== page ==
The Mississippi Baptist Foundation  |  est. 1943  |  Psalm 24:1
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      Children are important! Our attitude toward children is important! Attention given to children is important! Unfortunately, many cultures do not always value children or allow them to occupy a place of priority in terms of attitude toward and attention given to them. Made in God’s image, children are a gift and blessing from him (Psalm 127:3) who Jesus presented as a model for faith and greatness in the kingdom of heaven (Luke 18:15-17; Matthew 18:4; Luke 9:46-48).     
      Numerous verses in the wisdom corpus highlight the value of children by presenting the necessity of proper training and productive discipline. Proverbs 22:6 is an oft-quoted verse that parents would do well to hear and heed in the context of raising their children.
      “Train up” translates the Hebrew word chanak meaning “to dedicate.” The celebration of Hanukkah commemorates the rededication of the Temple in Jerusalem in the mid-2nd century BC. Inasmuch as the temple represented the presence of God to the Jews, training up a child in godliness carries special significance. Such training should begin early when the mind of a child is impressionable. Hence, the instruction to “Train up a child according to the mouth (entry point or beginning) of his way (course of life)….”     
      God has given parents a unique stewardship privilege and responsibility with respect to the children entrusted to their care. Providing training for children is part and parcel of this parental stewardship responsibility. In what ways can parents “train up a child?” Perhaps the first and foremost method of training is by Example. Because some lessons are more “caught” than “taught,” the example of parents must be established carefully and consistently. For instance…
  • Words that are spoken should be selected and presented carefully;
  • Life’s difficulties should be handled carefully;
  • Friendships and acquaintances should be pursued carefully;
  • Attitudes and actions should be formulated carefully;
  • Hobbies and other activities should be explored carefully;
  • Priorities and use of time should be calculated carefully;
      Why should parents exercise such care and caution in establishing an example for their kids? Well, if you have ever received a package labeled “Fragile: Handle with care,” you are aware immediately that the contents may be glass or something else breakable. Thus, you also recognize that improper handling can damage and even cause irreparable harm to the enclosed object. What a parent does or does not do has a tremendous impact on a child.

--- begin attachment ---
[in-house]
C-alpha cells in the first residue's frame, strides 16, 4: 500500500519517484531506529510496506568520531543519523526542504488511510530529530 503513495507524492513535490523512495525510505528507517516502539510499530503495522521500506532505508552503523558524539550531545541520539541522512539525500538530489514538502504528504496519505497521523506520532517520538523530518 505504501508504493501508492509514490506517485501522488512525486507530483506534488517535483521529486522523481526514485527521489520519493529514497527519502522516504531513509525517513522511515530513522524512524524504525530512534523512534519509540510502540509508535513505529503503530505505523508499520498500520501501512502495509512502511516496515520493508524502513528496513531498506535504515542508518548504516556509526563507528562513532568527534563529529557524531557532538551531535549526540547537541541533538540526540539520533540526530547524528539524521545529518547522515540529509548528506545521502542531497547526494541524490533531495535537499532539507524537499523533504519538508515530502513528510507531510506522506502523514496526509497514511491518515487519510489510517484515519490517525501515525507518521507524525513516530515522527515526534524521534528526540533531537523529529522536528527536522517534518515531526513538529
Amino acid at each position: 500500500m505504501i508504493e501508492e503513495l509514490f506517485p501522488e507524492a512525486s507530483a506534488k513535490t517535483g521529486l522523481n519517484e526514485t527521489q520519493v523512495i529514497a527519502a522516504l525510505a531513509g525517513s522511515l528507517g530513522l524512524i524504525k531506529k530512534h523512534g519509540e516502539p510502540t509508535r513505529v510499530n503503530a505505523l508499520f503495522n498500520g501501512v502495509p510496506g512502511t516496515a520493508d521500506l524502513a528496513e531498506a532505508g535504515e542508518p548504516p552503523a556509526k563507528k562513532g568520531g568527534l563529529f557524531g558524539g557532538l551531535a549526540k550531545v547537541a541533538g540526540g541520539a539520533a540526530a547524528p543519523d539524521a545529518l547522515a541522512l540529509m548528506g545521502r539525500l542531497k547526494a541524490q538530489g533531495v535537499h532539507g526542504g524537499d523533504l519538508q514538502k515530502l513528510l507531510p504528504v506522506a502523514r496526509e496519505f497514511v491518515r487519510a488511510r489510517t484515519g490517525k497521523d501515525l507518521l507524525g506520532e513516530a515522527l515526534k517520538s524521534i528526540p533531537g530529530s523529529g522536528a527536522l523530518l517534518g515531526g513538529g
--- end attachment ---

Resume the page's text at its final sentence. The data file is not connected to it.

Perhaps you have heard the story about the teenaged boy who died in a tragic car accident. When the sheriff went to inform the boy’s parents, he held an empty whiskey bottle that had been found on the floorboard of the car. The father was enraged and exclaimed in anguish “Who would dare give my son alcohol?” As he opened his own “medicine” cabinet to get something to calm his nerves, the father noticed a note in the place where his favorite brand of drink was stored. The son had written, “Dad, thanks for the drink. I knew you wouldn’t mind.”
      Perhaps you have heard the old saying “Do as I say, not as I do.” Parents, believe it or not, that kind of example does not produce the desired training in your child. My family had a few household rules when my children were small such as “We only eat at the table” or “Don’t sit on the coffee table.” On occasion I would find myself eating a snack on the sofa or perched on the coffee table while watching a T.V. program. Usually one of my children would enter the den and remind me of the household rule that I had broken. I would want to respond “I bought the coffee table and I’ll sit on it when I want to.” Seeking to provide a consistent example, however, I would simply thank the child for reminding me of my infraction. (“Daddy, you forgot your seatbelt” was another reminder that I heard frequently.) A consistent example by parents is crucial to the training up of a young child.                  
      The careful and consistent example of Christian parents must include giving God priority in his/her life. Christian parents must set the example for their children as “imitators of Christ” (Eph. 5:20) as they “imitate what is good” (3 John 11). If a parent does not make God a daily priority, then the children will not have a godly example upon which to pattern their own life. The child may say, “Daddy didn’t need God and neither do I.”

      During my experience as a student minister, I would often implore young people not to follow the example of others but to be the example for others. Children do not enter the world with a stamp “Fragile: Handle with care.” Nonetheless, children are fragile and great care should be exercised by parents to ensure that the example lived before their children will help “train up a child.” 

Dear Heavenly Father, Thank you for the careful and consistent example of my parents. I pray that the example that I set for my children has and is producing fruit in them. May they will live a life worthy of the calling they have received and be the example for their children to follow. Amen.


P.S. Daniel Cannon Hall, III entered the world on Saturday, March 5. Rather than the possibility of “Thaddeus Judas” noted in an earlier “From Daniel’s Den,” he will be called “Cannon.” Everyone is doing well!